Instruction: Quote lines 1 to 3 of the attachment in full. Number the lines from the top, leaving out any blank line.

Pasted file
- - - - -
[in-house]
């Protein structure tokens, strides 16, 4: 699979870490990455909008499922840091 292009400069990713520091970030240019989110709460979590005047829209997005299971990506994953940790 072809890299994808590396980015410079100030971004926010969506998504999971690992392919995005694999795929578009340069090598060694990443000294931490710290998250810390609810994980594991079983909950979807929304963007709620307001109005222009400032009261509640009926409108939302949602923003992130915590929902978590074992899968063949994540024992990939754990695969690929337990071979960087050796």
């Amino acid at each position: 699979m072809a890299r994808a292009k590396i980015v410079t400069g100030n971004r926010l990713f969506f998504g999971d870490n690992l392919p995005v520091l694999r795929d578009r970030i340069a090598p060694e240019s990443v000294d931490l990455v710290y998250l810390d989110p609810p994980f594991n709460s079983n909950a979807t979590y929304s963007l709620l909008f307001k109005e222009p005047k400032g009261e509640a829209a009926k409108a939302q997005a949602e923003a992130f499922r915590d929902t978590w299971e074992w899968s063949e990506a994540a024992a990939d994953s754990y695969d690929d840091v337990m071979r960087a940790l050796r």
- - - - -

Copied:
[in-house]
């Protein structure tokens, strides 16, 4: 699979870490990455909008499922840091 292009400069990713520091970030240019989110709460979590005047829209997005299971990506994953940790 072809890299994808590396980015410079100030971004926010969506998504999971690992392919995005694999795929578009340069090598060694990443000294931490710290998250810390609810994980594991079983909950979807929304963007709620307001109005222009400032009261509640009926409108939302949602923003992130915590929902978590074992899968063949994540024992990939754990695969690929337990071979960087050796």
């Amino acid at each position: 699979m072809a890299r994808a292009k590396i980015v410079t400069g100030n971004r926010l990713f969506f998504g999971d870490n690992l392919p995005v520091l694999r795929d578009r970030i340069a090598p060694e240019s990443v000294d931490l990455v710290y998250l810390d989110p609810p994980f594991n709460s079983n909950a979807t979590y929304s963007l709620l909008f307001k109005e222009p005047k400032g009261e509640a829209a009926k409108a939302q997005a949602e923003a992130f499922r915590d929902t978590w299971e074992w899968s063949e990506a994540a024992a990939d994953s754990y695969d690929d840091v337990m071979r960087a940790l050796r």